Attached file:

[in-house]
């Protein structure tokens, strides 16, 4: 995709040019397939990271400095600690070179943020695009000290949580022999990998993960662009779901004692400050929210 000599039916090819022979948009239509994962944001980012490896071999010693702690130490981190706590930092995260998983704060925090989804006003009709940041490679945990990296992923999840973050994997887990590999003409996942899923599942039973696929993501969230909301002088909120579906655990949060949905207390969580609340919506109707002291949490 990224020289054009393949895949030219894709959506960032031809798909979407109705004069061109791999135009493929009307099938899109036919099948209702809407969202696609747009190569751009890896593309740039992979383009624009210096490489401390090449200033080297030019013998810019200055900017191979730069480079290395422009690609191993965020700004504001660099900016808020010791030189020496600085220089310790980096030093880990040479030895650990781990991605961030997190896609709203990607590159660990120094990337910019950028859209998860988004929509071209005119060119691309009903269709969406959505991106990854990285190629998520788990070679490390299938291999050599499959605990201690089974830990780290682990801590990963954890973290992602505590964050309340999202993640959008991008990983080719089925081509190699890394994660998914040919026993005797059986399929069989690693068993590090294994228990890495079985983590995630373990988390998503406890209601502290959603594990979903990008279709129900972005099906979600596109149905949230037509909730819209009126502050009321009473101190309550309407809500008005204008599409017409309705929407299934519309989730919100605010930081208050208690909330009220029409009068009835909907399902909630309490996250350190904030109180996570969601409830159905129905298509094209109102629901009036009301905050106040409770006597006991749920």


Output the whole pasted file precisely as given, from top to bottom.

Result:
[in-house]
């Protein structure tokens, strides 16, 4: 995709040019397939990271400095600690070179943020695009000290949580022999990998993960662009779901004692400050929210 000599039916090819022979948009239509994962944001980012490896071999010693702690130490981190706590930092995260998983704060925090989804006003009709940041490679945990990296992923999840973050994997887990590999003409996942899923599942039973696929993501969230909301002088909120579906655990949060949905207390969580609340919506109707002291949490 990224020289054009393949895949030219894709959506960032031809798909979407109705004069061109791999135009493929009307099938899109036919099948209702809407969202696609747009190569751009890896593309740039992979383009624009210096490489401390090449200033080297030019013998810019200055900017191979730069480079290395422009690609191993965020700004504001660099900016808020010791030189020496600085220089310790980096030093880990040479030895650990781990991605961030997190896609709203990607590159660990120094990337910019950028859209998860988004929509071209005119060119691309009903269709969406959505991106990854990285190629998520788990070679490390299938291999050599499959605990201690089974830990780290682990801590990963954890973290992602505590964050309340999202993640959008991008990983080719089925081509190699890394994660998914040919026993005797059986399929069989690693068993590090294994228990890495079985983590995630373990988390998503406890209601502290959603594990979903990008279709129900972005099906979600596109149905949230037509909730819209009126502050009321009473101190309550309407809500008005204008599409017409309705929407299934519309989730919100605010930081208050208690909330009220029409009068009835909907399902909630309490996250350190904030109180996570969601409830159905129905298509094209109102629901009036009301905050106040409770006597006991749920």